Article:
Wednesday, September 22, 2010

Detroit 1-8-7/Glee/Raising Hope/Running Wilde

Detroit 1-8-7 echoes, in a positive way, the grittiness and quirkiness of the seminal 80's cop show Hill Street Blues. The pilot presented a similar cross section of interesting characters in unique partnerships handling murders on the mean streets of the titular city. Michael Imperioli leads a uniformly engaging cast with the first episode sketching out character tics and partnership vibes (some in sync, others definitely not) and, like Hill Street's first episode, the pilot even ends with a poignant and shocking tragedy that will undoubtedly color the proceedings going forward.

If the various threads of the pilot dovetailed together a bit too glibly...and they did...Detroit 1-8-7 is still a drama that bears watching as it unfolds. It has the potential to become a great cop show.

On the other end of the entertainment spectrum, the season premiere of Glee was full of the same soapy, entertaining mix of music, pathos, absurdity, and angst (both teenage and adult) that made the first season such a breakout treat. The formula still works wonderfully (and next week, the much-hyped Britney Spears episode will put that formula to the test) and if the focus remains on the Glee Club (and on the undeniable force of acerbic nature that is Jane Lynch's Sue Sylvester) they seem primed to have a successful sophomore season.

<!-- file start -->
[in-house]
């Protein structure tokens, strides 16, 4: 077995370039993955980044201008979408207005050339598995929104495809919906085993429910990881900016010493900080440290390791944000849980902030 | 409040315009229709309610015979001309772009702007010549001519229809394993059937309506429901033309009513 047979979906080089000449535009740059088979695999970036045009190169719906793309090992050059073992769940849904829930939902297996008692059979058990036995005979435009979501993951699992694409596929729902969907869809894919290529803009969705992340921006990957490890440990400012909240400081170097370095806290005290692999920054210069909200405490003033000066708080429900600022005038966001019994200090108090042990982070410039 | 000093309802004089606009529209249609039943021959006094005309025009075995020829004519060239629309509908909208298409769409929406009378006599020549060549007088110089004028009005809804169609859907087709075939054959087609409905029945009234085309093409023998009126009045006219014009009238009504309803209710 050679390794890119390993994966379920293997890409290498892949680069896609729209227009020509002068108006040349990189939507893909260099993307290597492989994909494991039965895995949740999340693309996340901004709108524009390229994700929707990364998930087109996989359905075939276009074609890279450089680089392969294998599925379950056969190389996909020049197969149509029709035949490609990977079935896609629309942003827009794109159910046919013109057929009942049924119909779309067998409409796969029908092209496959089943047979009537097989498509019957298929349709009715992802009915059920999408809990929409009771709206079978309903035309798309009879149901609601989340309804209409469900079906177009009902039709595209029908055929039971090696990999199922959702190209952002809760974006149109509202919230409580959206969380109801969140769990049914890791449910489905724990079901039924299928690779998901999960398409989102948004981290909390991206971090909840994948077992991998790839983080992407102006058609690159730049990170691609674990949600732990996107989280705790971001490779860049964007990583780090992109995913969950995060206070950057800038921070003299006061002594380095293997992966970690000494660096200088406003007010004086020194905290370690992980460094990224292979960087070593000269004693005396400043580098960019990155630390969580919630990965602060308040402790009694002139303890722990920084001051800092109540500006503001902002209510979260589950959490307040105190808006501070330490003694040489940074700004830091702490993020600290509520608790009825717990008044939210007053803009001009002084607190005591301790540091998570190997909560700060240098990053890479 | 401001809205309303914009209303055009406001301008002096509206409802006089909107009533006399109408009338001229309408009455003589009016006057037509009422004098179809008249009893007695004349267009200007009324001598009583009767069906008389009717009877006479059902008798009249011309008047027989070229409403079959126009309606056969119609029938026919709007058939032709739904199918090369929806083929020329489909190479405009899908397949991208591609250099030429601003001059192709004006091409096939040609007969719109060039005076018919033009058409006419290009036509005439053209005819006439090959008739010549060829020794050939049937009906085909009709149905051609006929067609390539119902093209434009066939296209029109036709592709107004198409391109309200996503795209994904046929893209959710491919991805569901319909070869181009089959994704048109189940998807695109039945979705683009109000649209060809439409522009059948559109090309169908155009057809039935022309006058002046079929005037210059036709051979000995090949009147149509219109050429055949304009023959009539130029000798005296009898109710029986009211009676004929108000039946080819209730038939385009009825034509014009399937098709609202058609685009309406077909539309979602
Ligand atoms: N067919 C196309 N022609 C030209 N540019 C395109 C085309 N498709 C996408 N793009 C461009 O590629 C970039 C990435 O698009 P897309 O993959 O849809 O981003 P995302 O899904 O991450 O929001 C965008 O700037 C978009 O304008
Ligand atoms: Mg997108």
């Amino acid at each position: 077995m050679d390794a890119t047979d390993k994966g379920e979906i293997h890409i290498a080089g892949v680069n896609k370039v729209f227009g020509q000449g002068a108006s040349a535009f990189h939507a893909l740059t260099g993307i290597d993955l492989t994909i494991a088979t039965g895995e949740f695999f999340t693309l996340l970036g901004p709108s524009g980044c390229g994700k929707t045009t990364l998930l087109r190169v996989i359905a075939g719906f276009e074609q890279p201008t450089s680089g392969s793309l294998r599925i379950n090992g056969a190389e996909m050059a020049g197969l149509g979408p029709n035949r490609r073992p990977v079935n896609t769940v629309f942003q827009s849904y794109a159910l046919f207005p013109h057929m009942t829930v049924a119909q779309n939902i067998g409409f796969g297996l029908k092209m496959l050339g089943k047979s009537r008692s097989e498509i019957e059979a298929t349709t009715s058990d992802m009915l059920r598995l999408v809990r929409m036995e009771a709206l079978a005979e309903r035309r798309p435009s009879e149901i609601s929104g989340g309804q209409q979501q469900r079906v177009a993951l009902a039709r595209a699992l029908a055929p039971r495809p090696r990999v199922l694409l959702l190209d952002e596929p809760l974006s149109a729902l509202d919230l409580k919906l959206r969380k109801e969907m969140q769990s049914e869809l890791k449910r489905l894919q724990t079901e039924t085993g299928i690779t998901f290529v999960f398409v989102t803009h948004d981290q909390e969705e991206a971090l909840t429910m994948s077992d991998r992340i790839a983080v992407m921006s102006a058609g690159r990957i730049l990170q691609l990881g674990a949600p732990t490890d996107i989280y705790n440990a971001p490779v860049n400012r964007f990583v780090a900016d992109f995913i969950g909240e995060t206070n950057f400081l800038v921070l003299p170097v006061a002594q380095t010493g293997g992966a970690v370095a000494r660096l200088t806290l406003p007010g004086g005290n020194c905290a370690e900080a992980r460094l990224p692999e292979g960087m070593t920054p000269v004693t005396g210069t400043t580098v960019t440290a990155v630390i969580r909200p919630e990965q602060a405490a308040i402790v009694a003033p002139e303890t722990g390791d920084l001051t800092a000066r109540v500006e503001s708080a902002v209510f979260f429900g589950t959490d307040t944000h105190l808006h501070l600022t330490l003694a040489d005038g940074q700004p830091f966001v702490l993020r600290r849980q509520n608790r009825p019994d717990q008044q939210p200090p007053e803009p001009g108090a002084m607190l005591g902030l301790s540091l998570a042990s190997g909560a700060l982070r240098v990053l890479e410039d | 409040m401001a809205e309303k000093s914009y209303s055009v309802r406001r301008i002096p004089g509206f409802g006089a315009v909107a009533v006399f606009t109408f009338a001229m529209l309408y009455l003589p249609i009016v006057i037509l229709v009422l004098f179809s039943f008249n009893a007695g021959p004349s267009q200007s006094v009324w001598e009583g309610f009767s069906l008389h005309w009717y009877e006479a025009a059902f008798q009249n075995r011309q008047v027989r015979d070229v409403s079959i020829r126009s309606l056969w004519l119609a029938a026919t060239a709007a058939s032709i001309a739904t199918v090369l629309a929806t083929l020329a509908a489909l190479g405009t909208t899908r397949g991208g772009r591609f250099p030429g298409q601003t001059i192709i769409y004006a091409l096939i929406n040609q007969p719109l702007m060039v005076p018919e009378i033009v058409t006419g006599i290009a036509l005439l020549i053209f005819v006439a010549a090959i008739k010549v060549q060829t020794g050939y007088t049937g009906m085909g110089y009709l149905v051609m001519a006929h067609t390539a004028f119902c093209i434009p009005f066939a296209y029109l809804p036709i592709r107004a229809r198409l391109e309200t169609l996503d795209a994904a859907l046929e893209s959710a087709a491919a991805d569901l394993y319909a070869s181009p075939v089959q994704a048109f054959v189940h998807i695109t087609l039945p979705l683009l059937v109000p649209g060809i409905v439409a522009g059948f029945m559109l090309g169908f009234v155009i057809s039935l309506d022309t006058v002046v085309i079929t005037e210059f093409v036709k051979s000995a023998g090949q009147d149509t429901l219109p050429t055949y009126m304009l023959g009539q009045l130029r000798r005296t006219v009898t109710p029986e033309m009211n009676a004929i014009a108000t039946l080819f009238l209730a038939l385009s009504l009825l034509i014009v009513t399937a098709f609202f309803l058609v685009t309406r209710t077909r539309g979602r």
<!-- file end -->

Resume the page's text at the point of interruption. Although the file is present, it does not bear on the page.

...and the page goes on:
Fox's two new Tuesday night comedies...Raising Hope (which seems to be trying, a bit too self-consciously, to tap into the Malcolm in the Middle vibe) and Running Wilde (feeling like they're going for the audience who adored the critically acclaimed, but ratings challenged, Arrested Development) got off to rocky starts with just enough laughs to (partially) overcome some awkward setups and make them both perhaps worth at least another look (but only just barely to be honest) to see if they can find surer footing moving on down the line. We shall see.

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